A generic name for the machines which were once so strongly associated with Xerox that their name was sometimes used as a generic term for the device, and as a verb meaning to make copies on such a device. These days, many other companies make copy machines. Xerox still makes copy machines too, including the DocuTech line of high-speed duplicators that make up to 135 copies per minute. These machines store book-sized print jobs in memory and print the pages of such jobs in order, to avoid the need for collation.

Also called copier, photocopier.

Analogue and digital copiers - a comparison

Analogue copy machines (which do everything with mirrors, basically) are nowadays outphased by the more modern, digital machines.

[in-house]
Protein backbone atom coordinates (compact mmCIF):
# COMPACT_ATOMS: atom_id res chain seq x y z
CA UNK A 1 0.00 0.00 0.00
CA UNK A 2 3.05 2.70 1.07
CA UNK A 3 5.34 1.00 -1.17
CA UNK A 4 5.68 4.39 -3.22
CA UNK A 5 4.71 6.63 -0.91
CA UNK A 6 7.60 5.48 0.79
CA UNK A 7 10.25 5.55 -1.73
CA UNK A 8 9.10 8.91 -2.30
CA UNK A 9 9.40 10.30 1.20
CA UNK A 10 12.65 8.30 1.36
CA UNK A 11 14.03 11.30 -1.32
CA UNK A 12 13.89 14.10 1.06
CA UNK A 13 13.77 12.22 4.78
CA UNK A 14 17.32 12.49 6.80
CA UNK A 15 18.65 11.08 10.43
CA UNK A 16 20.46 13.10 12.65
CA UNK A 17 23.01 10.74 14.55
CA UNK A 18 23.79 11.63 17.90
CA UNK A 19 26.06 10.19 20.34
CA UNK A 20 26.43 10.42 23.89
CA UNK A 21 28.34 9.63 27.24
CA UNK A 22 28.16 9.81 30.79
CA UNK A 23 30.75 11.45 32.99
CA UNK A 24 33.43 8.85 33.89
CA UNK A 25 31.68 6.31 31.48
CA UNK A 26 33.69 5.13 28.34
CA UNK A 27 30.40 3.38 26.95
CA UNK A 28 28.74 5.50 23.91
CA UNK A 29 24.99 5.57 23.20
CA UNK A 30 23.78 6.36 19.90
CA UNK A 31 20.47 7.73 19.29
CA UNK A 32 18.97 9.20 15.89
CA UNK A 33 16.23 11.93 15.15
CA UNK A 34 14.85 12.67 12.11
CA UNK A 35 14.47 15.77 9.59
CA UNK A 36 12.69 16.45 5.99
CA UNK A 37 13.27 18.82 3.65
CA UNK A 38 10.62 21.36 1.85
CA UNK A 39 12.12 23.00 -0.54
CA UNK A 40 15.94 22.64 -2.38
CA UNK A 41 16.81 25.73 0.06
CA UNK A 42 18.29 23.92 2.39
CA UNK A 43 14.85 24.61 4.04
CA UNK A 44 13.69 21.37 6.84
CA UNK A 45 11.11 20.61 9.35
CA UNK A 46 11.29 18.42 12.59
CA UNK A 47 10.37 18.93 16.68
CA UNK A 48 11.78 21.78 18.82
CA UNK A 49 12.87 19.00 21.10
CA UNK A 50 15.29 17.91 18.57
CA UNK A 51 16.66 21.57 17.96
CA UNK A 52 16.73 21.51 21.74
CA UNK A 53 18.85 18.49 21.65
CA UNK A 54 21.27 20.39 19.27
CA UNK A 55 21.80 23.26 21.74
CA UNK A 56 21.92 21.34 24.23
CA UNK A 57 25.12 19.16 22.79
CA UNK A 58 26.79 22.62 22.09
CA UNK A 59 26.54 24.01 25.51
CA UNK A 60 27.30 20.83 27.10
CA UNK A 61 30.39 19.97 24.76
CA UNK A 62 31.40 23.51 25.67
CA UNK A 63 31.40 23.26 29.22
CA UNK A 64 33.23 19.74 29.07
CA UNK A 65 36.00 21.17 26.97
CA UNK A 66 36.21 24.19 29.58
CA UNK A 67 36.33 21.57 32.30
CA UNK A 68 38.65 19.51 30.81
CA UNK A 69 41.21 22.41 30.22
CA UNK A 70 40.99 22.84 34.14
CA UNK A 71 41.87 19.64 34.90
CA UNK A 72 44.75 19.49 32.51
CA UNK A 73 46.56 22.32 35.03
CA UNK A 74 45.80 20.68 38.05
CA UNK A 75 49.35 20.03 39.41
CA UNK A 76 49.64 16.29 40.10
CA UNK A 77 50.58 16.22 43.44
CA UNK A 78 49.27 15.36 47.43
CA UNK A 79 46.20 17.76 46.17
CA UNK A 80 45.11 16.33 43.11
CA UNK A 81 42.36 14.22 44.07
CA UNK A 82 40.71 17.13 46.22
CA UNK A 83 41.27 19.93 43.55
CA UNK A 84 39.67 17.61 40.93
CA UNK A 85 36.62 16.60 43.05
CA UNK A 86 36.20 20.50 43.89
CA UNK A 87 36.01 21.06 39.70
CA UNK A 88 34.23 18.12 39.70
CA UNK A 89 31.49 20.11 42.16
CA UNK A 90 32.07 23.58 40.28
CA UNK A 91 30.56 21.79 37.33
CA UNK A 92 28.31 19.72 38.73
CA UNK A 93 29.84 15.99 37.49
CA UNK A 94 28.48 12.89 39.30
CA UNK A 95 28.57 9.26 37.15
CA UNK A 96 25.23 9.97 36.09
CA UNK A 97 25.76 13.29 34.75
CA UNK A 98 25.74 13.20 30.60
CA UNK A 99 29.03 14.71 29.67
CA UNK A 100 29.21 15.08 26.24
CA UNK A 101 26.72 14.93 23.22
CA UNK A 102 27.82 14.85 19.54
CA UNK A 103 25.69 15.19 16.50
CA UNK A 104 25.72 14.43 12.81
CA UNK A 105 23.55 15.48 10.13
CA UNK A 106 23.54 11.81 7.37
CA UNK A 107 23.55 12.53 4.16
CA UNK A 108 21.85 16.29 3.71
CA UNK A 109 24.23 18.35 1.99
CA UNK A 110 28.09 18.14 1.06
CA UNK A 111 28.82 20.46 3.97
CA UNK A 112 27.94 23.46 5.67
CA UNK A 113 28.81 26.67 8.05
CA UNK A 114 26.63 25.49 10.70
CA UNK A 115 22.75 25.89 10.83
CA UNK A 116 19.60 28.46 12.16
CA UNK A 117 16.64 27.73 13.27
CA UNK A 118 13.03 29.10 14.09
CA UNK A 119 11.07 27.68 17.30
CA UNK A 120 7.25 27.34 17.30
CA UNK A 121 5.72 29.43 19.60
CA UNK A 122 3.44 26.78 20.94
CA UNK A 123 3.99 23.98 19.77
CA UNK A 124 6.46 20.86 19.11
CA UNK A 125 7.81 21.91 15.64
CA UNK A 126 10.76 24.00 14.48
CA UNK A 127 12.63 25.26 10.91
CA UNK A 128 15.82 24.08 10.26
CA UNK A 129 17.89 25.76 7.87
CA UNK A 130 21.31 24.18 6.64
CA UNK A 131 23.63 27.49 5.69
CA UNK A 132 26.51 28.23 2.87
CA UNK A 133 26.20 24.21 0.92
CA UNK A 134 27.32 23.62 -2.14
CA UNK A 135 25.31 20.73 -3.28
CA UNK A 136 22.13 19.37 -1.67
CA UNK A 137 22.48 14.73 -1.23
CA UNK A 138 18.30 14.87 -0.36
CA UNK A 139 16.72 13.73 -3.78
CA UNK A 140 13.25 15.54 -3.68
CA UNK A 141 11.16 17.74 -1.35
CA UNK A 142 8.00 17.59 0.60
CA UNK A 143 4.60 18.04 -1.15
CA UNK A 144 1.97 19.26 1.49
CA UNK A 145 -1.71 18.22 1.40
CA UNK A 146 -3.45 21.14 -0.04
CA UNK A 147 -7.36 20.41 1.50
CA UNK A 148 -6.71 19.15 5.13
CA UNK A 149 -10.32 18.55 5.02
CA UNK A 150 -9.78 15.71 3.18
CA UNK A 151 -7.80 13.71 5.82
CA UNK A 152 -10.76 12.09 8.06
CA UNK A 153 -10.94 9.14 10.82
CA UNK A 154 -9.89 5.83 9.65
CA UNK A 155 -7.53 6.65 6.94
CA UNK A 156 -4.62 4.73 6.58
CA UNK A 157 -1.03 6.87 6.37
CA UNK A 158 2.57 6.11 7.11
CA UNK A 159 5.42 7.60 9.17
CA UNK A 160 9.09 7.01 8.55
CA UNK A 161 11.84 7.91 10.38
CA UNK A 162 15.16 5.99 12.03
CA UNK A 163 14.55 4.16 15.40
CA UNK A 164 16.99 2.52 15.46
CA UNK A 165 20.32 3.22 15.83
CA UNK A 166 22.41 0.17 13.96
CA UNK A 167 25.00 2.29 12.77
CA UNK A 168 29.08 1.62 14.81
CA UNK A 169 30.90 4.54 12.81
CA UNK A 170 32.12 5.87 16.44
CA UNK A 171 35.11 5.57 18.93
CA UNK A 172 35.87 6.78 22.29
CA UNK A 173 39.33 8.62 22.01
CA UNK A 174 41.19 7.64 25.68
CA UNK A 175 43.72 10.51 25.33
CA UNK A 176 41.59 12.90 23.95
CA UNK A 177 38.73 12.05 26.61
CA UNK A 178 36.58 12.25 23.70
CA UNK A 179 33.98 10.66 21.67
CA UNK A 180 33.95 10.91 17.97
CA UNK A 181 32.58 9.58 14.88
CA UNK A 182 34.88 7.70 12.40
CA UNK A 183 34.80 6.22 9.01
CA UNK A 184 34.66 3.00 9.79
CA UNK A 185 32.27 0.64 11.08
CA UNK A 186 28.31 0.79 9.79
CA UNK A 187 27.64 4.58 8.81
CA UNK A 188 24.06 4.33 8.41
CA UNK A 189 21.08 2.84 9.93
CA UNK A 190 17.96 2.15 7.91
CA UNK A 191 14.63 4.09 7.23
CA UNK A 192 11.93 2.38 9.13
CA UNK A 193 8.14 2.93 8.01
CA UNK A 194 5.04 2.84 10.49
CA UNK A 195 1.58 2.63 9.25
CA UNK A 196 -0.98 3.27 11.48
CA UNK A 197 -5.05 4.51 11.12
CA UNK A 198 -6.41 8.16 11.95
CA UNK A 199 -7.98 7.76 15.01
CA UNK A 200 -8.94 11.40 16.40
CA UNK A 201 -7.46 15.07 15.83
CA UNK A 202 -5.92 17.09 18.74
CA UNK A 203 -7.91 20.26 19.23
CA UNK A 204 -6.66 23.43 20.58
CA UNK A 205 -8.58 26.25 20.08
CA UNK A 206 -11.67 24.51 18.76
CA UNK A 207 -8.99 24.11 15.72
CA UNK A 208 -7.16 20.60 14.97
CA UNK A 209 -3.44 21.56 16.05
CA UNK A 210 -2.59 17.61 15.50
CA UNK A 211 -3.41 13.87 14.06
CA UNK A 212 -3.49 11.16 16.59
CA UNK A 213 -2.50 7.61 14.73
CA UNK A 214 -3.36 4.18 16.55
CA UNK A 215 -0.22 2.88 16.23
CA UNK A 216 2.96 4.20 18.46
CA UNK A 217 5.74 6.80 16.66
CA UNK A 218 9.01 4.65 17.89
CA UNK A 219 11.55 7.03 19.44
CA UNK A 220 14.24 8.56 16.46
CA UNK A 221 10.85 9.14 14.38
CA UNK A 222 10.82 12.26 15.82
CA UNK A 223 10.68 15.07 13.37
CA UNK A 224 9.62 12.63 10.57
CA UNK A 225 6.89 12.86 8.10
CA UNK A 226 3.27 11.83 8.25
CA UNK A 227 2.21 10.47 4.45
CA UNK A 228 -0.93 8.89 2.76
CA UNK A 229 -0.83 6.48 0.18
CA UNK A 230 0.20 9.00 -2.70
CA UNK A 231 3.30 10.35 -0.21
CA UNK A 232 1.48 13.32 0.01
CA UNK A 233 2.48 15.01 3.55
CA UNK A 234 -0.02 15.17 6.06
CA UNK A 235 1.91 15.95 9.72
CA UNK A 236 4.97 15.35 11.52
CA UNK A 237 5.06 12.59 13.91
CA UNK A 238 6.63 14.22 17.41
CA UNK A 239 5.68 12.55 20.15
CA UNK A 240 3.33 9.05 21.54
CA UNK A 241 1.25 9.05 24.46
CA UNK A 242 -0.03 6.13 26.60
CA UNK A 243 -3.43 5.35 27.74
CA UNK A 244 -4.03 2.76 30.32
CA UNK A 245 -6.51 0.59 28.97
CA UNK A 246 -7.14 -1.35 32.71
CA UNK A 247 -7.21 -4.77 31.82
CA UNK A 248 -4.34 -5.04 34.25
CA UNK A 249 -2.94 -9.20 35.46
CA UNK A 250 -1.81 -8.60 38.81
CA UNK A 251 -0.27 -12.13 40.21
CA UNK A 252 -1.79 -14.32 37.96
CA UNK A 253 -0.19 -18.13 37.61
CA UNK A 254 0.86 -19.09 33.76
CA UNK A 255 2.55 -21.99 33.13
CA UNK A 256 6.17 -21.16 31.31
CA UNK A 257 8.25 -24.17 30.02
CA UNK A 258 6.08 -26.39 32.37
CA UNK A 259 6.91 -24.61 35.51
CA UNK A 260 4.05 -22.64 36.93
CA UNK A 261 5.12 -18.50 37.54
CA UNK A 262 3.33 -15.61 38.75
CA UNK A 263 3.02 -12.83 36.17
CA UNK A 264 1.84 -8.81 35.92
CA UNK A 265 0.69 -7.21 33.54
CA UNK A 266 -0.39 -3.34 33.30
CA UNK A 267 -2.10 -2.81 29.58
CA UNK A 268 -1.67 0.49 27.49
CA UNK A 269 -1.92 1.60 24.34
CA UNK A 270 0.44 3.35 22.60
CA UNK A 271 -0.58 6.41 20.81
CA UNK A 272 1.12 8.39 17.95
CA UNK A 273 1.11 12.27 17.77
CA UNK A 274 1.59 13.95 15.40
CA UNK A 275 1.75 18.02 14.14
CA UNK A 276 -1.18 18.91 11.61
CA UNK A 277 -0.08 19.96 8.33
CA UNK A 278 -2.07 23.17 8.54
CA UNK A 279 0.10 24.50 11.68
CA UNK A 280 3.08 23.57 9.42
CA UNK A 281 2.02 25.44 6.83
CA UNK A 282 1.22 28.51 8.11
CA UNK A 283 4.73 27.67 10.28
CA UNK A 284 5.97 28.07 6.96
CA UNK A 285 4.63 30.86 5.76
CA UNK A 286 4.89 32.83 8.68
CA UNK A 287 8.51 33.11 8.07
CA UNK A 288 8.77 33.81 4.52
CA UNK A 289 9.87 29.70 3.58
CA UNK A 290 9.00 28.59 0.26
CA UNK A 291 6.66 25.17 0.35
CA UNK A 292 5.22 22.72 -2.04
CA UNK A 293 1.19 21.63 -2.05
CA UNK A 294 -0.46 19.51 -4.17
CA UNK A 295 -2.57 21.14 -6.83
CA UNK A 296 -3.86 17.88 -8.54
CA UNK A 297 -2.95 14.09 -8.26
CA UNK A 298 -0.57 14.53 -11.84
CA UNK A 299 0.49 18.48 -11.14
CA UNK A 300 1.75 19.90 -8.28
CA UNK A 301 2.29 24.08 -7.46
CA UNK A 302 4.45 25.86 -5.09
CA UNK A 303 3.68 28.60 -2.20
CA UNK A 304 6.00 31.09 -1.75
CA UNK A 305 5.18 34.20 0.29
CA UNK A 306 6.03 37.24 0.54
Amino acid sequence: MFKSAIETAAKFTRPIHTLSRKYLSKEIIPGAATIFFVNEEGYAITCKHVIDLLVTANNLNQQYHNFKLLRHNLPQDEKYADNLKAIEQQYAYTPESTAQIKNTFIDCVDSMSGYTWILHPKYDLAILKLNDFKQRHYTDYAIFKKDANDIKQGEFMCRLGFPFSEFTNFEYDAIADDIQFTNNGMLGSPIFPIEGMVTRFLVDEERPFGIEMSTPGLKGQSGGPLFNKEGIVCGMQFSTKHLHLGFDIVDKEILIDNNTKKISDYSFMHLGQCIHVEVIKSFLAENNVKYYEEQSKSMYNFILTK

A digital copier is a combination scanner/laser printer, often equipped with hard disks, local ram, multiple CPUs and printer/scanner boards.

While analogie copiers have no fixed resolution (the quality of the reproduction depends on the fineness of the toner and the quality of the optics), normal photocopiers work with something like 300,400, 600 and 1200 dpi. One advantage of digital systems is that the scanned image can be stored and manipulated - or printed many times with a single scan. Still - this ability makes digital low-end machines more expensive. On the other hand, high-speed analogue copiers are limited in speed by the capability of the machine to move sheets of paper without jamming.

The main bottleneck in the design of digital copiers is not the paper handling but the time needed to write the image on the photosensitive drum.

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